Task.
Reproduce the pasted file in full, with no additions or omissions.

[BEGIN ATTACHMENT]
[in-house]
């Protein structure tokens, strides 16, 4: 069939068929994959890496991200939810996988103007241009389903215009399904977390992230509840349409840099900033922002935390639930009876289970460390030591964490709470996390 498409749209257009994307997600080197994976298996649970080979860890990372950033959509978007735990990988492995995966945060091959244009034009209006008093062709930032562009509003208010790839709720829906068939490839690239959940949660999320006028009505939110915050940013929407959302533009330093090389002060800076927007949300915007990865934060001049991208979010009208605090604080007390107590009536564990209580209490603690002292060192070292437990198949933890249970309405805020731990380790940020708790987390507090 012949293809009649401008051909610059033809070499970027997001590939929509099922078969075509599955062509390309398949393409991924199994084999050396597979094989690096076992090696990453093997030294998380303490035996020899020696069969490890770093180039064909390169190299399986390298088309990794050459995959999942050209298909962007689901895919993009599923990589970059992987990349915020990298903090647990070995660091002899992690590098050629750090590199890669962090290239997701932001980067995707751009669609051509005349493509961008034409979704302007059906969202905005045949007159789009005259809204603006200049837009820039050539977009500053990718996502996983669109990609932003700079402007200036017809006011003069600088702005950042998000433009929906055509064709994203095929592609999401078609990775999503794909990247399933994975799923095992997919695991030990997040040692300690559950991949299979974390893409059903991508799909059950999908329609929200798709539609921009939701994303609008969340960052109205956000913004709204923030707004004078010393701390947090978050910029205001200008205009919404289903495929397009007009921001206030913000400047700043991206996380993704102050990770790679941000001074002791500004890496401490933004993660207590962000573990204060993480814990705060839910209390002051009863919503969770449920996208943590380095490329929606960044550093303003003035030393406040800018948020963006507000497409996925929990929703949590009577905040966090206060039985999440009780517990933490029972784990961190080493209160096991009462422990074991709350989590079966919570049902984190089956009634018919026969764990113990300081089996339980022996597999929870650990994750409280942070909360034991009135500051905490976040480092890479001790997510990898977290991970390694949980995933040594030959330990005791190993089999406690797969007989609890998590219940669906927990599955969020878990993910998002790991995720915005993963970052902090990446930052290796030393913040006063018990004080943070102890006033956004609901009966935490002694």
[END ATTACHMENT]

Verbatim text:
[in-house]
């Protein structure tokens, strides 16, 4: 069939068929994959890496991200939810996988103007241009389903215009399904977390992230509840349409840099900033922002935390639930009876289970460390030591964490709470996390 498409749209257009994307997600080197994976298996649970080979860890990372950033959509978007735990990988492995995966945060091959244009034009209006008093062709930032562009509003208010790839709720829906068939490839690239959940949660999320006028009505939110915050940013929407959302533009330093090389002060800076927007949300915007990865934060001049991208979010009208605090604080007390107590009536564990209580209490603690002292060192070292437990198949933890249970309405805020731990380790940020708790987390507090 012949293809009649401008051909610059033809070499970027997001590939929509099922078969075509599955062509390309398949393409991924199994084999050396597979094989690096076992090696990453093997030294998380303490035996020899020696069969490890770093180039064909390169190299399986390298088309990794050459995959999942050209298909962007689901895919993009599923990589970059992987990349915020990298903090647990070995660091002899992690590098050629750090590199890669962090290239997701932001980067995707751009669609051509005349493509961008034409979704302007059906969202905005045949007159789009005259809204603006200049837009820039050539977009500053990718996502996983669109990609932003700079402007200036017809006011003069600088702005950042998000433009929906055509064709994203095929592609999401078609990775999503794909990247399933994975799923095992997919695991030990997040040692300690559950991949299979974390893409059903991508799909059950999908329609929200798709539609921009939701994303609008969340960052109205956000913004709204923030707004004078010393701390947090978050910029205001200008205009919404289903495929397009007009921001206030913000400047700043991206996380993704102050990770790679941000001074002791500004890496401490933004993660207590962000573990204060993480814990705060839910209390002051009863919503969770449920996208943590380095490329929606960044550093303003003035030393406040800018948020963006507000497409996925929990929703949590009577905040966090206060039985999440009780517990933490029972784990961190080493209160096991009462422990074991709350989590079966919570049902984190089956009634018919026969764990113990300081089996339980022996597999929870650990994750409280942070909360034991009135500051905490976040480092890479001790997510990898977290991970390694949980995933040594030959330990005791190993089999406690797969007989609890998590219940669906927990599955969020878990993910998002790991995720915005993963970052902090990446930052290796030393913040006063018990004080943070102890006033956004609901009966935490002694």